I own an iPhone. We have two, in fact... one that is my corporate phone provided by Voxeo and one that we bought for my wife as her personal phone. In the couple years I have been using it I have come to truly enjoy the user interface, the AppStore, the ecosystem, etc. It truly has changed how we as a society think of mobile devices.
But though I may be a Apple "fanboy" in many ways, I do have some grave concerns... such as the lock-in to the closed system controlled by Apple, which I wrote about at length related to the iPad. As a believer in open standards and an advocate for the open Internet, I'm glad to see Android out there... even as I read about it on my iPhone.
So naturally I was intrigued to read Paul Thurrott's piece titled "Droid Attack Spells Doom for iPhone". I've been reading Paul's writing for years related to various Microsoft and Windows topics... so when one of the chief Windows evangelists I know writes about Android... well, I pay attention to it a bit. Paul relays the story of his wife's move to a Droid phone and his own experience upon receiving a Droid X. (With, of course, the obligatory reference to Windows Phone 7 which he naturally views as superior. :-) )
You can read the piece for his full review, but he believes the devices truly have parity with the iPhone... and the "horrible" Android Market is where the Droid offerings fall down. He ends with this:
Aside from the abysmal online store experiences, however, Android and the Droid X are first rate. And looking ahead, I'll be comparing this system to the upcoming first generation Windows Phone 7 devices and to Apple's latest iPhone to see where these systems fall. For now, however, Android and the Droid X are, warts and all, already neck and neck with the iPhone 4. It's scary to think how one-sided this would be if Google just put a handful of UI experts on the marketplace. Game over, Apple. Game over.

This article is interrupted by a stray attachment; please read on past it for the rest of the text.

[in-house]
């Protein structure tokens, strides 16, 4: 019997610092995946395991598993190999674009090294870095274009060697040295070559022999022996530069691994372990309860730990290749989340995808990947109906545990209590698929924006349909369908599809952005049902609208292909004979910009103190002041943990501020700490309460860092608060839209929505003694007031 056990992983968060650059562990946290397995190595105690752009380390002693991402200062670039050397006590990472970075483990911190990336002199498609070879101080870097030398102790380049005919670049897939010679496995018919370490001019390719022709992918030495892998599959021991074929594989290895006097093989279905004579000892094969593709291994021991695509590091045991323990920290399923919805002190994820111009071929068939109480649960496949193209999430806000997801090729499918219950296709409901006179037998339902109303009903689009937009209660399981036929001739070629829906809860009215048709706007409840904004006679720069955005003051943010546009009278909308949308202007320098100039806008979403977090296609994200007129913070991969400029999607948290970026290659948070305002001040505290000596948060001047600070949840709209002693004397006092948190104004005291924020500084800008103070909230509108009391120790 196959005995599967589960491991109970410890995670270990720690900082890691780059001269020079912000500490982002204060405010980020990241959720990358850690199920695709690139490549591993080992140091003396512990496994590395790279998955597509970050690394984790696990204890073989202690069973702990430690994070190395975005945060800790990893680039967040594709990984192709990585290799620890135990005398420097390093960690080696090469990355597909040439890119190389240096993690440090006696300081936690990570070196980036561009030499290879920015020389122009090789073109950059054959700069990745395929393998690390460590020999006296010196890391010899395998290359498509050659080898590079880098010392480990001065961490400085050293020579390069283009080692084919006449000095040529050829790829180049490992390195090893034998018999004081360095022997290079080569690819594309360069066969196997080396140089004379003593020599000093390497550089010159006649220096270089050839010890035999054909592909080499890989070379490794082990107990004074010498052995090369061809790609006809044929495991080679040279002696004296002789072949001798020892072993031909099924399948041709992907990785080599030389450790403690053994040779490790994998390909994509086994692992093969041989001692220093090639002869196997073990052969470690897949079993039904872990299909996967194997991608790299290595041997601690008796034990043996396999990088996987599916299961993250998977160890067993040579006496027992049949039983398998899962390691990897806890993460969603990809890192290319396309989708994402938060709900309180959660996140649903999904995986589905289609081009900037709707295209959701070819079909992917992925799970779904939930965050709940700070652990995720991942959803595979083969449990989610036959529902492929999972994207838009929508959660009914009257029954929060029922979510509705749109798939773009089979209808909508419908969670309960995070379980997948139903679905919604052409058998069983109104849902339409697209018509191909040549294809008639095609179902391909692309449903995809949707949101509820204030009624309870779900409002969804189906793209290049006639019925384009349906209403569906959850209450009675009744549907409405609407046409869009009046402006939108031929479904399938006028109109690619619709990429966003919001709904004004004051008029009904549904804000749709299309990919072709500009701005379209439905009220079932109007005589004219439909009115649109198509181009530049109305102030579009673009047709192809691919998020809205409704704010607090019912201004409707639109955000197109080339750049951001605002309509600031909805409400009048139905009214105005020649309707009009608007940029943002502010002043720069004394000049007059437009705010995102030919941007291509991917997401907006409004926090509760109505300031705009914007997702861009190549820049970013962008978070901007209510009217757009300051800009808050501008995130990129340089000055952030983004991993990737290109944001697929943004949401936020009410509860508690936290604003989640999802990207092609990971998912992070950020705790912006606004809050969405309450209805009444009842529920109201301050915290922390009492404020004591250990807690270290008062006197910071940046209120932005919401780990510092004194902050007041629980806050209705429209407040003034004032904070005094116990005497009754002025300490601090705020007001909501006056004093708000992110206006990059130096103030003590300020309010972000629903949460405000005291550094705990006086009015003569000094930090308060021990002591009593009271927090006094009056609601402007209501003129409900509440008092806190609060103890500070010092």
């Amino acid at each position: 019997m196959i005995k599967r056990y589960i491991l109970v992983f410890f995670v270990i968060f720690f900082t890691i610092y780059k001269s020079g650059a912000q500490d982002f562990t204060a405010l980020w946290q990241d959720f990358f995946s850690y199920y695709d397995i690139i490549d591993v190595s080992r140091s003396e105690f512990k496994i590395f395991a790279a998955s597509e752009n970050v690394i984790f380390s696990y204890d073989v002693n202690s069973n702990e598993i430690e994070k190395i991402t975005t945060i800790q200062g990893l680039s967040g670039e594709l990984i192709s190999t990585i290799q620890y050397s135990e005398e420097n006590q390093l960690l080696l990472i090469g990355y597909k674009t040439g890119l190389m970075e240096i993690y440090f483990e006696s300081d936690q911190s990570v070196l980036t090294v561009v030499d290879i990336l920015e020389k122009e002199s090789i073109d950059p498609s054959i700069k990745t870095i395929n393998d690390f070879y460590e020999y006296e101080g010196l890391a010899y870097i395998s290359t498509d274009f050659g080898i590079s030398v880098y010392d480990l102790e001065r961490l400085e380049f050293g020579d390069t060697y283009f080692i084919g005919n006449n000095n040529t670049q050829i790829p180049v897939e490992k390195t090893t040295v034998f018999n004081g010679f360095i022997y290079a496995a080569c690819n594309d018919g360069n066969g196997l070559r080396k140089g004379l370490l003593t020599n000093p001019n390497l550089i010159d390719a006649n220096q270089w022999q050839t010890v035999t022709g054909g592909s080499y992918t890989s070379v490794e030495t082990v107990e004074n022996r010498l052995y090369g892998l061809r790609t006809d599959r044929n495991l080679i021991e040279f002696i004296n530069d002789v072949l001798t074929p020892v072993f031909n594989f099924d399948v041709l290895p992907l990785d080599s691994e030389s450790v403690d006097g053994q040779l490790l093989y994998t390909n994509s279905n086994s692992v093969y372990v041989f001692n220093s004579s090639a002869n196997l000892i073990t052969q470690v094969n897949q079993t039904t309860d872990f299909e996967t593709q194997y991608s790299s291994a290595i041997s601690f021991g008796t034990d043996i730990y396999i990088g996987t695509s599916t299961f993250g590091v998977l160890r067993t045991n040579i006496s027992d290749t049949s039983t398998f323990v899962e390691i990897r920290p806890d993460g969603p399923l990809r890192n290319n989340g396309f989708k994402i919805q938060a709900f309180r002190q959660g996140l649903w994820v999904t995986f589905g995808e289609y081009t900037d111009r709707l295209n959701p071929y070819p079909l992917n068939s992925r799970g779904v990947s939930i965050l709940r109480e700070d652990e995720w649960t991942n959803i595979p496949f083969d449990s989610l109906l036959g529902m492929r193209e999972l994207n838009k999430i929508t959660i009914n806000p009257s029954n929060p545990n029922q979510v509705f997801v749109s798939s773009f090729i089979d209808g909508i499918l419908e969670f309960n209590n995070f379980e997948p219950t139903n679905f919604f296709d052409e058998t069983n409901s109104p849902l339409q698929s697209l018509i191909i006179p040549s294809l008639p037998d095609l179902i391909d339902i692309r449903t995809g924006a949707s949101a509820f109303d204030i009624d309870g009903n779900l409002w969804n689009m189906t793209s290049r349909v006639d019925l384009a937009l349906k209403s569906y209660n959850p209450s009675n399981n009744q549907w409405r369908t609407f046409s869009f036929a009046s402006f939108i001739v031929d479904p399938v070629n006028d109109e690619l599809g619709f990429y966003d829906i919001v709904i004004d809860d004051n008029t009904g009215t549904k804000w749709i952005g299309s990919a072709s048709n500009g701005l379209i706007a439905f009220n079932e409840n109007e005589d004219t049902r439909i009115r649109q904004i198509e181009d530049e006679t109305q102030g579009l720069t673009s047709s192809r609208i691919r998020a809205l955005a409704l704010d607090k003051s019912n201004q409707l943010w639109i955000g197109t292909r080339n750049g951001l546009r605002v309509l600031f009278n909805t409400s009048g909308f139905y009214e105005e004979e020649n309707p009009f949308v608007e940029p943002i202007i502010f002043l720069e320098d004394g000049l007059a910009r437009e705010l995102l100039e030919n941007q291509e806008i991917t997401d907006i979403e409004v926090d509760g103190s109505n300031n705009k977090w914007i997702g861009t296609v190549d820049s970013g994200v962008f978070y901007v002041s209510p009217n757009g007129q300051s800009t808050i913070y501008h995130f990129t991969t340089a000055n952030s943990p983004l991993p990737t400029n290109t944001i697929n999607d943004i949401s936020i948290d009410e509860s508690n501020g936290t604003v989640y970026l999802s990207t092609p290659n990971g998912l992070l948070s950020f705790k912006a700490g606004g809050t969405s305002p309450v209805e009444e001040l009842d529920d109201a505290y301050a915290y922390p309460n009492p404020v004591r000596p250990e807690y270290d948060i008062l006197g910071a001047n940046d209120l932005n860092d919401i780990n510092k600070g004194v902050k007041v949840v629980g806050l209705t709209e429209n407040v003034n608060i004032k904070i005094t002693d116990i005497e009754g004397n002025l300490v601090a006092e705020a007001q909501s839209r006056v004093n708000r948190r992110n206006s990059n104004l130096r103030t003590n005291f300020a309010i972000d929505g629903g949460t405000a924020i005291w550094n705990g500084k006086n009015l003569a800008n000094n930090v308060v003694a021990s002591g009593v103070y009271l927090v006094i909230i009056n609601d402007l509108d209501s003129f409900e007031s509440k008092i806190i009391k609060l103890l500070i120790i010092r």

That's the point, though. Apple has focused on the user experience. If you buy into the whole Apple stack (meaning their devices, iTunes, even Mac OS X), it's a wonderfully simple, easy-to-use, painless - and often delightful - experience.
But again, Apple's ecosystem is a closed, walled garden controlled by Apple. The user experience is so simple because Apple has constrained the choices. Open systems are messy. Open standards take a (usually long) while to evolve and converge.
The challenge before Google, and before Microsoft as they attempt again to re-enter the space, is to promote an open system yet still deliver the simple and easy user experience that Apple delivers. I hope on one level that they succeed... we need the competition out there to keep the innovation accelerating. But it's a big challenge.
I don't think, Paul, that it's "Game over" for Apple at all... I think the game is just going to get more interesting...
 And I actually don't know how "open" Microsoft's system will be...
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